Layak says, “Insurance is a sector that is largely driven by foot, with banks, brokers, and agents meeting customers on ground. That wasn’t possible due to COVID-19, and a video-based solution was needed. Mio is like a smart digital branch where insurance companies can run their entire front-end operations in a no-touch manner.”
Operational growth and funding
Artivatic spent the first two years doing pilots. It finally started generating revenues in 2019, and closed the year with a contract size of Rs 2 crore.
In 2020, the startup expects to grow its order book by 6x, riding on the soaring demand for insurance products after the pandemic.
“We’ve booked revenues of Rs 4 crore, and will close two to three new contracts to end the financial year at Rs 12 crore. COVID-19 has resulted in a lot of incremental policy buying. SME insurance, for instance, was a very small segment. Startups did not take protection before. Now, they are pouncing on it. Even health and life insurance have gone up.”
Artivatic counts India’s largest insurance companies, including ICICI Prudential, ICICI Lombard, and HDFC Ergo among its clients. The platform hosts data of 1.2 million policyholders, and has processed $6 billion in sum assured and $190 million worth of premiums till date.
The startup claims to have a customer reach in almost 45,000 pin codes across India. “We’ve underwritten policies ranging from Rs 50 lakh to Rs 5 crore. Last Diwali, we hit a single-day peak of nearly 33,000 policy issuances. Q3 is typically the quarter when people invest for tax purposes or generally buy new products,” reveals the co-founder.
Artivatic has raised about Rs 5 crore from India Angel Network (IAN) and undisclosed HNIs. Its last funding took place in February 2019.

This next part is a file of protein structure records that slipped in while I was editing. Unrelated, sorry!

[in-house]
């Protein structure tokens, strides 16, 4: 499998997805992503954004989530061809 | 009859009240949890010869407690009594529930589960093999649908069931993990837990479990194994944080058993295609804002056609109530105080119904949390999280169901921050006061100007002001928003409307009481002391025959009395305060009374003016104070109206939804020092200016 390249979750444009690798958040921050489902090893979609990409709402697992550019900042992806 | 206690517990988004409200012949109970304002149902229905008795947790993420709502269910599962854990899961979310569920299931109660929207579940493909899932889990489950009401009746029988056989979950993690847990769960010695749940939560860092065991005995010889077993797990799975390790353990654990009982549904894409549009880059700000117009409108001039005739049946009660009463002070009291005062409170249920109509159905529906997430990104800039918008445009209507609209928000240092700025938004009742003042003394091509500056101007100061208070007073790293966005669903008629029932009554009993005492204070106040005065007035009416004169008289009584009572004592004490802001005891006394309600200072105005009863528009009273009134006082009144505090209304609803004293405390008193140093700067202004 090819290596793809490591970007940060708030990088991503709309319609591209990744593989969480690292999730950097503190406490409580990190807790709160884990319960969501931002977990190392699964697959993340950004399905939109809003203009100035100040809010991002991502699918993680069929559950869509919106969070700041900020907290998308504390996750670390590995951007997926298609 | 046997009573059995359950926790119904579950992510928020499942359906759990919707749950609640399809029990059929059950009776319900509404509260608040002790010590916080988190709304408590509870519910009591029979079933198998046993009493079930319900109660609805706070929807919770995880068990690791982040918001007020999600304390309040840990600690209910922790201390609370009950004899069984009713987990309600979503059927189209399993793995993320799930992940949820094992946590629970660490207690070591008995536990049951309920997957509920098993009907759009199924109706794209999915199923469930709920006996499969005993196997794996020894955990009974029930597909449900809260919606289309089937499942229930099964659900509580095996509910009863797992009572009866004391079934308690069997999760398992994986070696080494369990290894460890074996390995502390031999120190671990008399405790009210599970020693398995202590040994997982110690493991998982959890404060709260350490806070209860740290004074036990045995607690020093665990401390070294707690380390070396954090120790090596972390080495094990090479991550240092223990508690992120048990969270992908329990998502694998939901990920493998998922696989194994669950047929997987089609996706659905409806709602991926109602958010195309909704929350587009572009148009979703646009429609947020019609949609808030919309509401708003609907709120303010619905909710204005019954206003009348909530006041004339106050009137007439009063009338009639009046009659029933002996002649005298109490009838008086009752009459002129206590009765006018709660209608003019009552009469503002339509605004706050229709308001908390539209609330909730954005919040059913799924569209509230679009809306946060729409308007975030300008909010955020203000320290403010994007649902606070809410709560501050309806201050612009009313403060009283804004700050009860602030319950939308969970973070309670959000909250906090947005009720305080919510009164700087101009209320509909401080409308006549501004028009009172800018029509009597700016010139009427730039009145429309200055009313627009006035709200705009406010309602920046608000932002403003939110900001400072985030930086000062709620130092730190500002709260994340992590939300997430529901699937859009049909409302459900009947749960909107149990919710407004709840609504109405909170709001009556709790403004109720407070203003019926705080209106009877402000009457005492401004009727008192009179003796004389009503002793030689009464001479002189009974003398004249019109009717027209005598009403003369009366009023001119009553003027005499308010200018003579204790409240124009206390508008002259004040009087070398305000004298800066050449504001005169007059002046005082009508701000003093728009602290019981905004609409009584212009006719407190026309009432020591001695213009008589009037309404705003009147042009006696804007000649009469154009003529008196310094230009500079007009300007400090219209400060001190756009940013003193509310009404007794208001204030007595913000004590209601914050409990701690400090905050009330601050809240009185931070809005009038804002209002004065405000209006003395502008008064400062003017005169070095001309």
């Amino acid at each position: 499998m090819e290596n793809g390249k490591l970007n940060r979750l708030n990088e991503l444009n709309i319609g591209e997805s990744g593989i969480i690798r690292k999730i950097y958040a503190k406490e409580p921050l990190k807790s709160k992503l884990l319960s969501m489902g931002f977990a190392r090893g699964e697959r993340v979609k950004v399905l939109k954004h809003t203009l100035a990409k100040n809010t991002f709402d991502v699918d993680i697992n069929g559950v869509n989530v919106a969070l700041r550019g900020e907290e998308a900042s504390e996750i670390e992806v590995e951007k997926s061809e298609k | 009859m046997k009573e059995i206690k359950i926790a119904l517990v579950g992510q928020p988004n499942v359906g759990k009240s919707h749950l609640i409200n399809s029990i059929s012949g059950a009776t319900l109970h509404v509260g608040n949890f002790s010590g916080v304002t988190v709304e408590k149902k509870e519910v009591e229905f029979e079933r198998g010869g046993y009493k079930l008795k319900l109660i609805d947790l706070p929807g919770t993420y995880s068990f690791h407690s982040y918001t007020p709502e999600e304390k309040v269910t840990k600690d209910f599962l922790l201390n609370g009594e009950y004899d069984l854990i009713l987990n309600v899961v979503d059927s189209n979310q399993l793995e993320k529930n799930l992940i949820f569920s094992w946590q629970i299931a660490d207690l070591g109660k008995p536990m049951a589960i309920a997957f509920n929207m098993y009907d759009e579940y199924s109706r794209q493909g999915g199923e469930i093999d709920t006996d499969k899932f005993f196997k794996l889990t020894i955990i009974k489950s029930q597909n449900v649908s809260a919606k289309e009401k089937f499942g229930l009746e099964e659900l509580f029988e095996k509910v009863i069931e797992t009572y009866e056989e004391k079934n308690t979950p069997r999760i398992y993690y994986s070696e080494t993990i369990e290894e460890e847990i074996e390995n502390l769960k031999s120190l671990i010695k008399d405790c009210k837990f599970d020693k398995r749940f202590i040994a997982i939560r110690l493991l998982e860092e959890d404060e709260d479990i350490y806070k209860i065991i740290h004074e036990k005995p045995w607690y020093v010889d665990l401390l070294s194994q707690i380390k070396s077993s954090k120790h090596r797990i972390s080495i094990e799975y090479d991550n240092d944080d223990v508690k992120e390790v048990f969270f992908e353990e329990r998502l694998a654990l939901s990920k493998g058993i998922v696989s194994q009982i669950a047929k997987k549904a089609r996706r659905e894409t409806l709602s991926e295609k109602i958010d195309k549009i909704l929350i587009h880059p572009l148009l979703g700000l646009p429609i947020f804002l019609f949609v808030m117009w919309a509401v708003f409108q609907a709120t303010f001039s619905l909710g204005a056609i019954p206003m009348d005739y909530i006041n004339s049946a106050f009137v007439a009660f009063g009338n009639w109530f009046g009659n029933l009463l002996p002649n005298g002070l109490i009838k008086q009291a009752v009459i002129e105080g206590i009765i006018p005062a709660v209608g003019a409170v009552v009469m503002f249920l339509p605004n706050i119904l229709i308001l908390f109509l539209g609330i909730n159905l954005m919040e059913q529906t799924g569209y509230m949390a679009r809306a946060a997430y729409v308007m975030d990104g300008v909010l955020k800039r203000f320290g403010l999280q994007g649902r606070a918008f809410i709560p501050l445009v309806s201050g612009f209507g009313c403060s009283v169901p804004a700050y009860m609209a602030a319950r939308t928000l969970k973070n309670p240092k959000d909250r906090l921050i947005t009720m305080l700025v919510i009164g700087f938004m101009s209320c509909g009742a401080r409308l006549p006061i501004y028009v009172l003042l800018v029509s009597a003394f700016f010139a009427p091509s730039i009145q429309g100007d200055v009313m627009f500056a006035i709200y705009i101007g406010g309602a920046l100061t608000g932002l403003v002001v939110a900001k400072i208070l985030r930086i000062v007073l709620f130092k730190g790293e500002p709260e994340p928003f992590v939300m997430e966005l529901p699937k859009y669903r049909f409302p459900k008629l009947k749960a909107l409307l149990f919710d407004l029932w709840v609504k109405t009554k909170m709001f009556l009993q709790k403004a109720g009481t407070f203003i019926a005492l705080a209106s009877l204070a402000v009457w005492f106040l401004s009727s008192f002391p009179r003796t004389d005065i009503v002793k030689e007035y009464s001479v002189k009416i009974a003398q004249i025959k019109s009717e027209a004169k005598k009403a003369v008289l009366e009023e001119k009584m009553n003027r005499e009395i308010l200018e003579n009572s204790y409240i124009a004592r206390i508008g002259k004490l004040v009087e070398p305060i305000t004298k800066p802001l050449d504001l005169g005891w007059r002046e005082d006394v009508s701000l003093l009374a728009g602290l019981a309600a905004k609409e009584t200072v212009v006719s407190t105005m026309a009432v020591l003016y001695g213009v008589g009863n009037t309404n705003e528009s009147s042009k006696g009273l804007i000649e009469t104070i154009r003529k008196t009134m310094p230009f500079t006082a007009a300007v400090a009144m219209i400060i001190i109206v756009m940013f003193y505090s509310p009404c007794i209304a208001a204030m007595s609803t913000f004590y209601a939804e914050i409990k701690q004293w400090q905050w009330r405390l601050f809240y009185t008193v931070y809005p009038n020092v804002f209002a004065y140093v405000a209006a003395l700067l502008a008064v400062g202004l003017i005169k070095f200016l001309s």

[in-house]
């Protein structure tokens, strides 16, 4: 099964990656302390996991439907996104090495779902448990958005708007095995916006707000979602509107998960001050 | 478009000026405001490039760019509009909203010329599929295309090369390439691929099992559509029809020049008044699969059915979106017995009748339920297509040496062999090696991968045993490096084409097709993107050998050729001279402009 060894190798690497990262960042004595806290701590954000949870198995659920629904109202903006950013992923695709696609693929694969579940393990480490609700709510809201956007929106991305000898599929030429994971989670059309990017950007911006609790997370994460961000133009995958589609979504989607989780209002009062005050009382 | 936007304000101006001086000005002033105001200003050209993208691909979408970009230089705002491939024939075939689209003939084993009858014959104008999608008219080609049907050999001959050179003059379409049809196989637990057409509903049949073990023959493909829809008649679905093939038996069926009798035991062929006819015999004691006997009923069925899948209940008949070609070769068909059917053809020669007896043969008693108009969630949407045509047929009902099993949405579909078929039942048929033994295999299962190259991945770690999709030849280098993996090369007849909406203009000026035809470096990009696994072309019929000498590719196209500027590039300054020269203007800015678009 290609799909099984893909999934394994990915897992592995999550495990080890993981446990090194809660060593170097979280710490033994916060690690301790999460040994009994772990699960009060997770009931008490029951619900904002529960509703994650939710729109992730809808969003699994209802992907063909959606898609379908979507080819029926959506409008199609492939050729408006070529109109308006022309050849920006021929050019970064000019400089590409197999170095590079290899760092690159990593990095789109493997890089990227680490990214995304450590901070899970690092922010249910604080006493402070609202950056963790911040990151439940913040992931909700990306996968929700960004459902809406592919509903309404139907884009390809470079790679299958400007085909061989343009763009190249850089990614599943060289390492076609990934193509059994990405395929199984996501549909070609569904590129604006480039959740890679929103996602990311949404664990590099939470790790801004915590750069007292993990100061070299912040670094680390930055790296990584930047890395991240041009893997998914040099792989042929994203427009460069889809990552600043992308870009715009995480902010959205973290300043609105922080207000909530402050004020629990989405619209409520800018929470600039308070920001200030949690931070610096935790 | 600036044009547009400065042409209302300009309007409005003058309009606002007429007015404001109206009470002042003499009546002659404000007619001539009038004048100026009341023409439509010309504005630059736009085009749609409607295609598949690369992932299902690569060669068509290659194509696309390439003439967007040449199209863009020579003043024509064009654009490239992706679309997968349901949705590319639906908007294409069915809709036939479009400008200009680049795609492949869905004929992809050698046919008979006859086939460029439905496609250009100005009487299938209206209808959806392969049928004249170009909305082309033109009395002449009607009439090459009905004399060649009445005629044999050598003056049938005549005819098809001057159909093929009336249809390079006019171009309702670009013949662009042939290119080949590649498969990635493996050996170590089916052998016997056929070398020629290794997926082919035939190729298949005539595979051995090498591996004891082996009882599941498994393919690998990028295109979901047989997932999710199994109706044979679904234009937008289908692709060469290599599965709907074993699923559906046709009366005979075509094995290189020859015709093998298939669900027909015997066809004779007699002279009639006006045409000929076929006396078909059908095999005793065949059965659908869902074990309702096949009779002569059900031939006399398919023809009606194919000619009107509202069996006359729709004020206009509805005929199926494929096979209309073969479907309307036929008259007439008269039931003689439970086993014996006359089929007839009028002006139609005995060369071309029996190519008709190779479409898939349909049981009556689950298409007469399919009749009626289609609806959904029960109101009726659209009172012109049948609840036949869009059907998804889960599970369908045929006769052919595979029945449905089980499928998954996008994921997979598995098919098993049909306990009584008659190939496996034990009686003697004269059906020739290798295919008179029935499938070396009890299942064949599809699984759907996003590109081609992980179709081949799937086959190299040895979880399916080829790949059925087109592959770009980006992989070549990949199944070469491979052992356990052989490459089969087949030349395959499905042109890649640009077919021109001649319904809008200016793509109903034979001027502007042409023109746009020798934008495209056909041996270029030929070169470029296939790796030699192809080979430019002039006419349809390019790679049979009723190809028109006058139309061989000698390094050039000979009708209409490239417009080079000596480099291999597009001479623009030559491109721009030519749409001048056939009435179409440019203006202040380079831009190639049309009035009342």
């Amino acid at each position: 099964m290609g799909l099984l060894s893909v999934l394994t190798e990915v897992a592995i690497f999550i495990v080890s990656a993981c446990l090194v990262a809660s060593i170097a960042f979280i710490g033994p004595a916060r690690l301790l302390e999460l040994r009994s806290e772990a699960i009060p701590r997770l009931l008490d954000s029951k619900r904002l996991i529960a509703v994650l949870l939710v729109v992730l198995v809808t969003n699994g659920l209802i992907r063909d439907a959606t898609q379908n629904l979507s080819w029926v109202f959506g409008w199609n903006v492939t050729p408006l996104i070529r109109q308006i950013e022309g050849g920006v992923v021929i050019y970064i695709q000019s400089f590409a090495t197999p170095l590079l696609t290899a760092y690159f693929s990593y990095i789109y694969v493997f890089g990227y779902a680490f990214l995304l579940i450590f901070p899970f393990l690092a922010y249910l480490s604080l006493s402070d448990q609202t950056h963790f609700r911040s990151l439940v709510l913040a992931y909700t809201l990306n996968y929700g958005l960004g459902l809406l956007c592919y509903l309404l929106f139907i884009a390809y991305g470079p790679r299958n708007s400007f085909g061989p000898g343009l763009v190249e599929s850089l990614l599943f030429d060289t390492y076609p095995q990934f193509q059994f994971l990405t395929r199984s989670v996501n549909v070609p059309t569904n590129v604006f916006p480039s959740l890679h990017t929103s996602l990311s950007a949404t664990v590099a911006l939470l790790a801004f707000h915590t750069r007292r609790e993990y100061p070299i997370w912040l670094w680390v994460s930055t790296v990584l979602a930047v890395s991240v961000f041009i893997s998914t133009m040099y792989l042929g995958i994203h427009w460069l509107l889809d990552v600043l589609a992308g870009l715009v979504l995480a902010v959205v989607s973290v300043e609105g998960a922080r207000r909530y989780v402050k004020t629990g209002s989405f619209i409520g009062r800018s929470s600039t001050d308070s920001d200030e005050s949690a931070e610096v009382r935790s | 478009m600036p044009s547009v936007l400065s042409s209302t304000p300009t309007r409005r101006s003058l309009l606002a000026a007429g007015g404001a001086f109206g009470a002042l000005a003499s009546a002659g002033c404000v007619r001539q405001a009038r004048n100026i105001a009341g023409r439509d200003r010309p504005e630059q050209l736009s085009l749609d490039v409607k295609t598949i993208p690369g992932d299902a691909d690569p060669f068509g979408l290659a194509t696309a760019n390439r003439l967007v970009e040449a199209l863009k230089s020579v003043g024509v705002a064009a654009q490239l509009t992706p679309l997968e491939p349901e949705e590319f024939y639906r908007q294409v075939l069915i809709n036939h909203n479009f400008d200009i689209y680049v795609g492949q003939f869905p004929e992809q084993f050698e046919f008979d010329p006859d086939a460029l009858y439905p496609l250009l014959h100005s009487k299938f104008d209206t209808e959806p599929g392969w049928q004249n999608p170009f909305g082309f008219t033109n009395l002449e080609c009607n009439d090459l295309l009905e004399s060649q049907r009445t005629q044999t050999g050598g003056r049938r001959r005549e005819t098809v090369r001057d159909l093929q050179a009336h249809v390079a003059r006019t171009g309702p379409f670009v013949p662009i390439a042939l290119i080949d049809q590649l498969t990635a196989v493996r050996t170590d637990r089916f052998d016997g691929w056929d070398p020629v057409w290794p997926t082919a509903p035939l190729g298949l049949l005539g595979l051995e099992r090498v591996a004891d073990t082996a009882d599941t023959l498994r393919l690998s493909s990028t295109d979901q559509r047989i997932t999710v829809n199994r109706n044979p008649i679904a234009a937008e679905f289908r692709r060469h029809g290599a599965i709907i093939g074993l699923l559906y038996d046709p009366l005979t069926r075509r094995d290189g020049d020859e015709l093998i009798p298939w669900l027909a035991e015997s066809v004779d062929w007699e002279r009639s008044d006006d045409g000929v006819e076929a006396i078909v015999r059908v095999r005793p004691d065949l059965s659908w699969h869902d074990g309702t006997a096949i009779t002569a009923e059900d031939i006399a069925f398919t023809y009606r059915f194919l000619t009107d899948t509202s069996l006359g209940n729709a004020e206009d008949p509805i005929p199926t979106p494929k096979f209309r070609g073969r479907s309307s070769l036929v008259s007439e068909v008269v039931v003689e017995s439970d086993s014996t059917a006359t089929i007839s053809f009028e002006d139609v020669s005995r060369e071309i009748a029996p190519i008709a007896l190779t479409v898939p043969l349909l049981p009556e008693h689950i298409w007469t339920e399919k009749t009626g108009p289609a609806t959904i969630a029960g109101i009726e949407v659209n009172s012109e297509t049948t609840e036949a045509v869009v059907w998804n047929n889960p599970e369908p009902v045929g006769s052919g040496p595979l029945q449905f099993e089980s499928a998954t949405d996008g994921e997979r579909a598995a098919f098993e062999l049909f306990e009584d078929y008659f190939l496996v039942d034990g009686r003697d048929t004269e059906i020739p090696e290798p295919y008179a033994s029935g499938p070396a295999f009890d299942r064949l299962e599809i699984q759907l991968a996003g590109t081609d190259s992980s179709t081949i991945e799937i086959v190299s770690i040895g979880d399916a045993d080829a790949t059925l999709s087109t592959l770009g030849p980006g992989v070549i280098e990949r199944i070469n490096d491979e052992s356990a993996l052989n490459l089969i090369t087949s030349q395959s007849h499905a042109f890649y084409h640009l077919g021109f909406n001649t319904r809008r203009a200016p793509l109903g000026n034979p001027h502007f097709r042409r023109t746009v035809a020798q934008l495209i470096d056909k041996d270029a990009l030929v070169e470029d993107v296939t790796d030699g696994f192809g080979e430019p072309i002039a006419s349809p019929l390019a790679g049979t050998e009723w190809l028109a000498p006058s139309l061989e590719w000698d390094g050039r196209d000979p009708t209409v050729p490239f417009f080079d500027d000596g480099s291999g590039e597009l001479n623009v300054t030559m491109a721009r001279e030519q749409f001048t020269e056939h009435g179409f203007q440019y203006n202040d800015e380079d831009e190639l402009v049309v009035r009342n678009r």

Rajesh Relan, Lead Investor, IAN, said at the time of funding, “Artivatic is a new-age insurtech company that aims to simplify processes and improve operational efficiency. We are confident that the team will continue building on its strength and will soon emerge as one of the leading players in India’s insurtech domain.”
Future roadmap and industry landscape
Artivatic is also gearing up to raise a Series A round of over $3 million in the next four to six months. It will utilise the funds to acquire new talent and grow its 35-member team, enhance its products, improve customer engagement, and expand across Southeast Asia.
The founder shares,
“There is a lot of demand coming in from Singapore, Indonesia, Philippines, and Vietnam. The market opportunity there would be about $1-2 billion. We’ve already been a part of Plug and Play Singapore [a fintech and insurtech expo], and want to build on that.”
In India, of course, the market opportunity is much bigger.
Insurtech startups attracted investments worth $183 million in 2019, the highest ever in a calendar year. Additionally, 150 million policies were sold and $60 billion in insurance premium was collected in the country. “We’re hoping to capture about 10 percent of this market,” Layak reveals.
Artivatic’s peers in the insurtech segment include Arya.ai, Fedo.ai, Vymo, MetaMorphoSys, and others. But, the founder insists that most of them aren’t “full-stack” platforms, and that is what will differentiate Artivatic.
With the demand for insurance products soaring post COVID-19 and the urgent need for paperless platforms, insurtech is just about getting started. Or as some investors like to put it, “It is coming of age.”
(Edited by Teja Lele Desai)